If you’re in business, chances are you have (or should have) at least one trade mark. A trade mark is any sign that you use to distinguish your products or services from those of your competitors. This could be a:
- sound; or
- combination of these.
Trade marks are a vital commercial asset that add value through brand recognition. This article will discuss seven advantages of trademark registration.
Offers Exclusivity and National Protection
Once you register your trade mark, no one else in Australia can commercially use your trade mark for similar products or services as those you offer.
Once registered, you may use your trademark indefinitely provided that you renew your trade mark registration every 10 years. If you do not use your trade mark for a consecutive period of three years, you may lose your right of exclusivity.
Is a New Asset
When you register a trademark, you are creating an independent, saleable asset in the form of intangible intellectual property (IP). Though you cannot physically hold this asset, you can definitely add it to your balance sheet as part of your business’ goodwill. This is particularly beneficial when you’re looking to get investors on board or sell your business.
Creates an Additional Source of Income
Given that a trade mark is an independent asset, you can choose to make money off it it by licensing the use of your trade mark to other people. A licensing agreement is ideal as you will still retain ownership of the trade mark, but at the same time, give your brand greater market exposure, all while collecting licensing fees (royalties) from the licensee.
You can also sell your trade mark. You can separate a trade mark from your business’ goodwill. Therefore, you can sell the trade mark without having to sell your whole business.
Do note, however, that when selling your trade mark, you transfer all of your rights to the person or business you sell it to. Accordingly, you will no longer be entitled to use it unless you buy or license it back.
Gives You Ease of Enforceability
Once you have registered your trademark, you have the right to take action against others who infringe your rights. Generally speaking, infringement occurs if someone else, who has not registered their trade mark, starts using a mark that’s too similar to the one you have registered in connection with the same or similar goods or services.
You may still have enforceable rights if you don’t register your trademark. However, you will need to first establish that you are the rightful owner of the IP, adding an additional hurdle that can make enforcing your rights very difficult.
Acts As a Symbol of Reputation and Goodwill
Only registered trade marks can use the ® symbol. Once your trade mark is registered, placing the ® symbol immediately next it puts others on notice to respect your trade mark.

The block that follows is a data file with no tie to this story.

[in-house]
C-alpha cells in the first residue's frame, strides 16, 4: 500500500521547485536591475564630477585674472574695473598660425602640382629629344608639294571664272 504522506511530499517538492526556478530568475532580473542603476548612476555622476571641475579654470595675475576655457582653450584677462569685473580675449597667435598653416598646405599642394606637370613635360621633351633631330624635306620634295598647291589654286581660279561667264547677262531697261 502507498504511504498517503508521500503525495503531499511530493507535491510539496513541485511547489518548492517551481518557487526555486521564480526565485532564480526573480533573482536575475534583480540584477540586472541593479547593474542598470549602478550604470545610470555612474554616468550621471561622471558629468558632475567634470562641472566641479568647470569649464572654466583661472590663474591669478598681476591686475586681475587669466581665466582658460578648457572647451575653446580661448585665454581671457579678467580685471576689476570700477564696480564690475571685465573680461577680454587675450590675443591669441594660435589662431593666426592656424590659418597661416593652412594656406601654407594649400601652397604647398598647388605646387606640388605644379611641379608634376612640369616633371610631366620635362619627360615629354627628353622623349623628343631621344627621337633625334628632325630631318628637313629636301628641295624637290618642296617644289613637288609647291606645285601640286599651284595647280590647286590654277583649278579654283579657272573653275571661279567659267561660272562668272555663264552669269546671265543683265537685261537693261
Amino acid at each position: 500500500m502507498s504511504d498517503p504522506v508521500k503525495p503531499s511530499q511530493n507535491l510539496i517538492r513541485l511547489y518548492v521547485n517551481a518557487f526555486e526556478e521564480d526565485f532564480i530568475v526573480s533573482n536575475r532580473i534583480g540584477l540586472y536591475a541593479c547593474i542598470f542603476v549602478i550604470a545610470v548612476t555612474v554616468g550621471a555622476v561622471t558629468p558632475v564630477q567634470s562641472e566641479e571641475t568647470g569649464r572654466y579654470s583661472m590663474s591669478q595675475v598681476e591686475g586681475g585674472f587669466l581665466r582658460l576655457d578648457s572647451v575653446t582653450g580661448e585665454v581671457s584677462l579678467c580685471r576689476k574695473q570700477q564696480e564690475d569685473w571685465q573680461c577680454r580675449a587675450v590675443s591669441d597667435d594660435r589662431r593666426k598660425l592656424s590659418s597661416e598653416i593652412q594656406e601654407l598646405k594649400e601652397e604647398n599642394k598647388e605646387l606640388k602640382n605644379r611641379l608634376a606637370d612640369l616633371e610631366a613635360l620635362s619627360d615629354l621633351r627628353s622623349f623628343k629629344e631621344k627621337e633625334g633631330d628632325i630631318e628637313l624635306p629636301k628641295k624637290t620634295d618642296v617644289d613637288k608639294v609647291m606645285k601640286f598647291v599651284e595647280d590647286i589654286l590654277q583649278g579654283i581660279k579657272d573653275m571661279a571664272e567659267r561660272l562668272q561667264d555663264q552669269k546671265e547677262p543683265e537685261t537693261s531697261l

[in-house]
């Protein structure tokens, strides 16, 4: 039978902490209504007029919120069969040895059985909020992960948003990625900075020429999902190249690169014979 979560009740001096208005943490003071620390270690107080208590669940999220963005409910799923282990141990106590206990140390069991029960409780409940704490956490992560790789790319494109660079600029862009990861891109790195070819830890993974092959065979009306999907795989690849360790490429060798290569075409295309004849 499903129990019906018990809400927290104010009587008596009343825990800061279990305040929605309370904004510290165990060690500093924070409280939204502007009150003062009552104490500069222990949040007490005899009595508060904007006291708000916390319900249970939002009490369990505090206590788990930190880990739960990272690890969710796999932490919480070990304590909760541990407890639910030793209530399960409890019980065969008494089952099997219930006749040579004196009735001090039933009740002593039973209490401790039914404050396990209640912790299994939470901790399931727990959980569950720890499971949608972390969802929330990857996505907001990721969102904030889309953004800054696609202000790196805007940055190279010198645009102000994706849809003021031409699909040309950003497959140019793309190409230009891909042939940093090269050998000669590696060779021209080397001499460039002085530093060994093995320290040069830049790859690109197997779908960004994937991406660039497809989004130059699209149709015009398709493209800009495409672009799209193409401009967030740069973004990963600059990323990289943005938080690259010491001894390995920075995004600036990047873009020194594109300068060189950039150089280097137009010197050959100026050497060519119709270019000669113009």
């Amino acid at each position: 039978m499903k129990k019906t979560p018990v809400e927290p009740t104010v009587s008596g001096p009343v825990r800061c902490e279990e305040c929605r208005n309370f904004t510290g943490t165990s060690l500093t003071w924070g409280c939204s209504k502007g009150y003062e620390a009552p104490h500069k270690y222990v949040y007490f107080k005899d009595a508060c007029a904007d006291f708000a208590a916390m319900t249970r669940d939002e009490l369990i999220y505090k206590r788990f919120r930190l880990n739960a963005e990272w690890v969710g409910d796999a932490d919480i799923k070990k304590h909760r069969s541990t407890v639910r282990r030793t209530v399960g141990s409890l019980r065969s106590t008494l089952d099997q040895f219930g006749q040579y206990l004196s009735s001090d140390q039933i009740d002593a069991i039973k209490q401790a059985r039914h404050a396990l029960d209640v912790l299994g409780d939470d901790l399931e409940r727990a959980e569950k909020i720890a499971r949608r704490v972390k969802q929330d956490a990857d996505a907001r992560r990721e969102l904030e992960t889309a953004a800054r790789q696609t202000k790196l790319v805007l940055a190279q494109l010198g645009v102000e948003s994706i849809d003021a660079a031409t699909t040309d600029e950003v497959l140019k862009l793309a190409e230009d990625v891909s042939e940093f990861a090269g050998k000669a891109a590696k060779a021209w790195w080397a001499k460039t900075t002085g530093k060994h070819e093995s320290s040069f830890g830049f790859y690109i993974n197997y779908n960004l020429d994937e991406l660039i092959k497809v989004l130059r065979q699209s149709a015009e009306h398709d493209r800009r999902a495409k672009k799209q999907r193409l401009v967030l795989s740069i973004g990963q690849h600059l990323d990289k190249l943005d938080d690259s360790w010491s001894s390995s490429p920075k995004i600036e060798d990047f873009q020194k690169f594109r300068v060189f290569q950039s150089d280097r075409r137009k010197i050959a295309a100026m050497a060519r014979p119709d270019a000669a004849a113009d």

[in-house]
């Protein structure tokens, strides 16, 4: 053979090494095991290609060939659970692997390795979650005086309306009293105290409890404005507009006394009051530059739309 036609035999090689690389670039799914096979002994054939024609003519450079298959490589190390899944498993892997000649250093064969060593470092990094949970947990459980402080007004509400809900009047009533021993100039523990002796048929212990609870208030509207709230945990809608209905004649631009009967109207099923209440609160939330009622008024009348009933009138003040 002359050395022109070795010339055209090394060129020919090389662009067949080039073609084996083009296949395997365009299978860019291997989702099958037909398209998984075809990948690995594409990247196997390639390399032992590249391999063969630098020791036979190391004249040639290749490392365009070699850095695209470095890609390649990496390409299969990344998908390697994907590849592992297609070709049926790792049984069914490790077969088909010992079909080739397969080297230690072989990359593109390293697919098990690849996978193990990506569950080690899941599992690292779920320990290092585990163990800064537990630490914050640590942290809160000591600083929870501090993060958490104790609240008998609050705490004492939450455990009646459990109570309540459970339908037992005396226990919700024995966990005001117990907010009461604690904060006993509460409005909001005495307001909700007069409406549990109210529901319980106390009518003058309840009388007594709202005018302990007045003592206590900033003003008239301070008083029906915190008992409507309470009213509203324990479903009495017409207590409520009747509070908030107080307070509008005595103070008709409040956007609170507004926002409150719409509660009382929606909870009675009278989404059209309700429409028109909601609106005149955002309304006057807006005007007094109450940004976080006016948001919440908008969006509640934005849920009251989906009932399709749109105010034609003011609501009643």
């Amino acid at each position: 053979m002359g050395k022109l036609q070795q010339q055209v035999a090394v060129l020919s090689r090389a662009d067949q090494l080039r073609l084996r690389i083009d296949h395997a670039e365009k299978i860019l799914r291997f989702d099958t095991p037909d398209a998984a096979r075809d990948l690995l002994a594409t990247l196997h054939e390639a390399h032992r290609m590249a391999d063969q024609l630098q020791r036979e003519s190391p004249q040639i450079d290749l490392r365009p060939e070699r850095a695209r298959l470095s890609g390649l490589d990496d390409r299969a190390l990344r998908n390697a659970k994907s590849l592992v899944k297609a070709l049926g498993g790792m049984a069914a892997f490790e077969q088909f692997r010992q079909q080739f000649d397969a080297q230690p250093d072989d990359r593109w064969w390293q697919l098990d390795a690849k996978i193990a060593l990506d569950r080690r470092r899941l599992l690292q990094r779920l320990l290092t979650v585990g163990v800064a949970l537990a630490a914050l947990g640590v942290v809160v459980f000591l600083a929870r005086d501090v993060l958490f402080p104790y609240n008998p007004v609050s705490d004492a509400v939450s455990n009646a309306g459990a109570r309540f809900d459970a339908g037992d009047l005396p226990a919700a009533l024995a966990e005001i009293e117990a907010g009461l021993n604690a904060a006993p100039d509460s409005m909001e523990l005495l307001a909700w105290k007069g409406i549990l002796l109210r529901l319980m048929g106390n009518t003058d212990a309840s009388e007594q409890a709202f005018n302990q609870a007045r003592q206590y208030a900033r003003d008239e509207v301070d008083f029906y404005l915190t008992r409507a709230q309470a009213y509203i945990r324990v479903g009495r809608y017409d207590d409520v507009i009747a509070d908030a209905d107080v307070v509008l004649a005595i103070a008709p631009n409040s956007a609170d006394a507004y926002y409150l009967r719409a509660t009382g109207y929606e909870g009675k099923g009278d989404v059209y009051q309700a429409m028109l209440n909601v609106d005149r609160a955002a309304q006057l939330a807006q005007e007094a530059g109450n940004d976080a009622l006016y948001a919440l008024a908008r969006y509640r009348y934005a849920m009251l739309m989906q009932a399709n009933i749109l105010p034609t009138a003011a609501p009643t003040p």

Most people are familiar with trademark symbols of ™ and ®. Being able to promote your business name or logo and use the ® symbol creates the impression in your customers’ minds that you are serious about your business and intend to be around for a while.
Helps With International Expansion
By registering your trademark in Australia, you are afforded a couple of benefits should you wish to also protect your mark overseas, such as the ability to utilise the Madrid Protocol for simple international protection process.
Establishing a strong and recognisable brand here through a trade mark will also ensure that your brand is already known to overseas customers when you’re ready to expand and register in international markets.
Prevent Parallel Imports
Goods imported and sold in a manner other than through official distribution channels are known as “parallel imports”, or sometimes “grey” or “direct” imports.
You can prevent products bearing your trade mark from being imported into Australia, even if the owner of the products has applied for the same trade mark outside of Australia without your consent. If you suspect your trade marked products are being imported into Australia without your authority, you can also lodge a notice of objection with the Australian Department of Home Affairs.
If the Department approves your notice of objection, customs temporarily stops the importation and distribution of the goods. You then have 10 business days to commence court proceedings to block the importation of goods permanently. If you do not begin action within the time frame, the product will become available again.
There are many benefits, both legal and commercial, to registering a trade mark. A registered trade mark:
- offers exclusivity and national protection;
- is a new asset;
- creates an additional source of income;
- gives you ease of enforceability;
- acts as a symbol of reputation and goodwill;
- helps with international expansion; and
- prevents parallel imports.
By registering a trade mark, you provide your business with a key marketing tool and valuable asset which will only propel the further growth and success of your brand.